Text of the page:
2013 / 85m - UK
Locke poster

Single-location films aren't that novel anymore, but I don't think I've ever seen a straightforward drama executed like this. There's a sliver of mystery present in Locke, mostly during the first hour when you're still trying to figure out what is going on. Once all the cards are on the table, it's pure drama with only one actor in a car and several others on the phone.

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Ivan Locke is a construction manager. He's terrific at his work, but on the night before his biggest job ever, he is sitting his his car, driving to London. He is doing his best to brief his next in command while trying to reach his family. There's also another woman calling him from the hospital, who seems to be the reason for Locke's sudden change of plans.

Tom Hardy gives a great performance, which was needed too as he's the only one you'll be watching for the entire runtime. The camera remains in the car at all times, others are just heard through the phone. The cinematography is solid considering the limited space, but the drama feels a bit too forced to make a real big impact. A solid film, but not quite the future classic I'd hoped to see.

Crazy Love

1987 / 90m - Belgium
Crazy Love poster

For the longest time, Belgian cinema was mostly a collection of book adaptations. Films that took popular novels and converted them to the screen, with as little directorial freedom as possible. Crazy Love sees Deruddere make more of an effort, though the result still feels a bit underwhelming.

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The plot is pretty light, the main focus rests on a couple of guys wanting to score with the ladies. Harry is a young boy exploring his budding sexuality, Stan helps him out by teaching him a thing or two. When he is older, Harry suffers from extreme acne, making it very hard to find a girl willing to go out with him.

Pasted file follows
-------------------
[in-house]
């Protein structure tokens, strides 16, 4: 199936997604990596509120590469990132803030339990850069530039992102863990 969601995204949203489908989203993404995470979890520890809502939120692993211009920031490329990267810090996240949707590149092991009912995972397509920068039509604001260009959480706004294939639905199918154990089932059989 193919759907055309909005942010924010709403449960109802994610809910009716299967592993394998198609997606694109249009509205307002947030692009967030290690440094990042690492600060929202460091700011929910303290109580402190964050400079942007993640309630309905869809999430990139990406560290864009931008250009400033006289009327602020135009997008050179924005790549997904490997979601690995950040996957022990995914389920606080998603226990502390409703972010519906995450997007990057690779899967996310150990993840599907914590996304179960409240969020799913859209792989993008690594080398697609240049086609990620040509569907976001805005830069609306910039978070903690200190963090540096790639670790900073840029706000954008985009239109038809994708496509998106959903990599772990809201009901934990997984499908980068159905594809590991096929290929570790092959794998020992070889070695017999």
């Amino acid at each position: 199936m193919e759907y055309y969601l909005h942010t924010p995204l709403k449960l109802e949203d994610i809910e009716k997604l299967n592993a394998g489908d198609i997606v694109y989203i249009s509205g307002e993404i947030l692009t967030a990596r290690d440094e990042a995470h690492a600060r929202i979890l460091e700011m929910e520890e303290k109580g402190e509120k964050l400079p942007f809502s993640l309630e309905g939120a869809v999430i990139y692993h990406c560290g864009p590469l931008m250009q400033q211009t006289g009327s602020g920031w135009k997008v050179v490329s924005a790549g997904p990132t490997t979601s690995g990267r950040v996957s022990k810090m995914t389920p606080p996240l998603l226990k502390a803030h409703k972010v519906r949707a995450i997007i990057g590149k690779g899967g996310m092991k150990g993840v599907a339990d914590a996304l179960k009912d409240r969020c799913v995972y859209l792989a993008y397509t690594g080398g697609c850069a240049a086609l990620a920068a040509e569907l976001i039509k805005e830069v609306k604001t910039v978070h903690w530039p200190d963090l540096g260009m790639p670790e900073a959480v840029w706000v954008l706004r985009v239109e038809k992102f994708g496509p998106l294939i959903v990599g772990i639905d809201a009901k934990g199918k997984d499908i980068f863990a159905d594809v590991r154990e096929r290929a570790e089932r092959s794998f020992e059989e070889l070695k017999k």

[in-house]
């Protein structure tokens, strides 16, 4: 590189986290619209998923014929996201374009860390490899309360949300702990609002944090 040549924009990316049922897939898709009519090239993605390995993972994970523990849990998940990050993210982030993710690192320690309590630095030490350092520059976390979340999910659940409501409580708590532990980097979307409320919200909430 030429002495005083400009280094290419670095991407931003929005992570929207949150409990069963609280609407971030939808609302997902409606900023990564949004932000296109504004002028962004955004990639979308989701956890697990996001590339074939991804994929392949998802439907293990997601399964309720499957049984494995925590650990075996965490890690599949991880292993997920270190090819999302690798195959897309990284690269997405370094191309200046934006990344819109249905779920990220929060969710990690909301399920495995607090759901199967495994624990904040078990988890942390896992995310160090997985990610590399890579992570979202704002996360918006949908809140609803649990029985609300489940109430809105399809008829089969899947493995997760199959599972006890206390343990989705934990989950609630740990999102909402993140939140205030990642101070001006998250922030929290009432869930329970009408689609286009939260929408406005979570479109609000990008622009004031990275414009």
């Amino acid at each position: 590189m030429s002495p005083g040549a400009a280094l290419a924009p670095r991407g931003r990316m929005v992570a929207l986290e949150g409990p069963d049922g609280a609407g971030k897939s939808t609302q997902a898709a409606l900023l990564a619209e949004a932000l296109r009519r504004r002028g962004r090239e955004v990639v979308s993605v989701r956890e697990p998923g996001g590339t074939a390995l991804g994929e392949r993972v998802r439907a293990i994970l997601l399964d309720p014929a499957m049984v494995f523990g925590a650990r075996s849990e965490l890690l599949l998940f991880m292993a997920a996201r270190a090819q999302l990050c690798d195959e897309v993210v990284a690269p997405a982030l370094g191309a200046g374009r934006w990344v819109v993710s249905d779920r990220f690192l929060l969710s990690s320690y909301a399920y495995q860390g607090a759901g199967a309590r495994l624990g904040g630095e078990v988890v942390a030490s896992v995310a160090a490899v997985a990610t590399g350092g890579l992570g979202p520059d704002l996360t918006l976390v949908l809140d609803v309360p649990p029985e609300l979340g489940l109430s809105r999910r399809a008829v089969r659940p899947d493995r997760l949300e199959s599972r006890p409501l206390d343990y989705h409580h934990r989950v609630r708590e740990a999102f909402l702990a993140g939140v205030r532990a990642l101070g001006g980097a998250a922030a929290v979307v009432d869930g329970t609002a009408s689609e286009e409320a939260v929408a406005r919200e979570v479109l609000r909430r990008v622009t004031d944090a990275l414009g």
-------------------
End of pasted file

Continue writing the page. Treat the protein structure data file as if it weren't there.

The setting is pretty pedestrian and the coming of age elements aren't exactly the most original. Deruddere's direction is a tad more playful than usual, but it's hardly remarkable, and the second half (after the time jump) simply doesn't work as well. Not the worst Belgian classic, but still too close to the type of film that deterred me from watching Belgian cinema.

Trading Places

1983 / 116m - USA
Trading Places poster

A classic 80s comedy from John Landis. It's little more than a pairing of Dan Aykroyd and Eddie Murphy, who are both allowed to perform their usual tricks. The film gets a bit grim and unpleasant in places and the plot is very basic, but the film does have a couple of memorable moments.

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Two power-hungry misers are having a wager after a short nature versus nurture discussion. To see who is right, they pick up a petty thief from the street and make him manager of their company, whilst demoting the current manager and getting him jailed for stealing and selling drugs.

Aykroyd and Murphy are decent, though the latter has the best scenes. The plot is predictable, Landis isn't the most gifted director and the runtime is a bit excessive, but the premise is solid enough and there were a couple of funny moments. Hardly the comedy some make it out to be, but it's not the worst film either.


1982 / 114m - Turkey
Yol poster

Cannes may be one of the most prestigious festivals around, I rarely vibe with their top picks. Case in point: Yol. It's a film that relies on topical drama more so than anything else. If you're looking for a film that is critical of the Turkish regime you'll have a field day, if you want something cinematic, better try something else.

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Five Kurdish prisoners who are locked up in a Turkish prison get leave for a week, so they can pay their family and friends a rare visit. The five start their trip home, but outside the prison they are faced with even more oppression and rejection, from the government as well their family.

The cinematography is bland, the soundtrack feels out of place and the editing is amateurish. The film tries to draw some appeal from its various settings, but with such poor technical skills these attempts are just moot. I didn't care much for the social critique, which is about all there is to this film. Disappointing.